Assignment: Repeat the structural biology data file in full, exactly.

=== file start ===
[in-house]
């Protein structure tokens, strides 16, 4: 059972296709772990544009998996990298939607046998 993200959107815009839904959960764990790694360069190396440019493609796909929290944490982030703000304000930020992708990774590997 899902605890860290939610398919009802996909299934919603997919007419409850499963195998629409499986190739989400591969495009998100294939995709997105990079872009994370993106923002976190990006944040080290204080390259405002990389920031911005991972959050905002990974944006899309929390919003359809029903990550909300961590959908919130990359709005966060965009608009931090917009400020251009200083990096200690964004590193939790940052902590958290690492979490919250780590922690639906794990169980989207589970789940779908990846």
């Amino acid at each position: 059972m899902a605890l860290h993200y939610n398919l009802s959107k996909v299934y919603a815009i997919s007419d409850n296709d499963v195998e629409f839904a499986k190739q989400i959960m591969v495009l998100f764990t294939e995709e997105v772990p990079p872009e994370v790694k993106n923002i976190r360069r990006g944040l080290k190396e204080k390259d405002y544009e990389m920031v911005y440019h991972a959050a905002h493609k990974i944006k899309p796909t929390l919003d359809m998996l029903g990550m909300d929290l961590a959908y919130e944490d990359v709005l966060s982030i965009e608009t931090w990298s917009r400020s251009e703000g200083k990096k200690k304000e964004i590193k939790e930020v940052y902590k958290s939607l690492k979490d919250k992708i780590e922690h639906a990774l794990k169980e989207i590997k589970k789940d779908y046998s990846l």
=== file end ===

[in-house]
């Protein structure tokens, strides 16, 4: 059972296709772990544009998996990298939607046998 993200959107815009839904959960764990790694360069190396440019493609796909929290944490982030703000304000930020992708990774590997 899902605890860290939610398919009802996909299934919603997919007419409850499963195998629409499986190739989400591969495009998100294939995709997105990079872009994370993106923002976190990006944040080290204080390259405002990389920031911005991972959050905002990974944006899309929390919003359809029903990550909300961590959908919130990359709005966060965009608009931090917009400020251009200083990096200690964004590193939790940052902590958290690492979490919250780590922690639906794990169980989207589970789940779908990846």
């Amino acid at each position: 059972m899902a605890l860290h993200y939610n398919l009802s959107k996909v299934y919603a815009i997919s007419d409850n296709d499963v195998e629409f839904a499986k190739q989400i959960m591969v495009l998100f764990t294939e995709e997105v772990p990079p872009e994370v790694k993106n923002i976190r360069r990006g944040l080290k190396e204080k390259d405002y544009e990389m920031v911005y440019h991972a959050a905002h493609k990974i944006k899309p796909t929390l919003d359809m998996l029903g990550m909300d929290l961590a959908y919130e944490d990359v709005l966060s982030i965009e608009t931090w990298s917009r400020s251009e703000g200083k990096k200690k304000e964004i590193k939790e930020v940052y902590k958290s939607l690492k979490d919250k992708i780590e922690h639906a990774l794990k169980e989207i590997k589970k789940d779908y046998s990846l």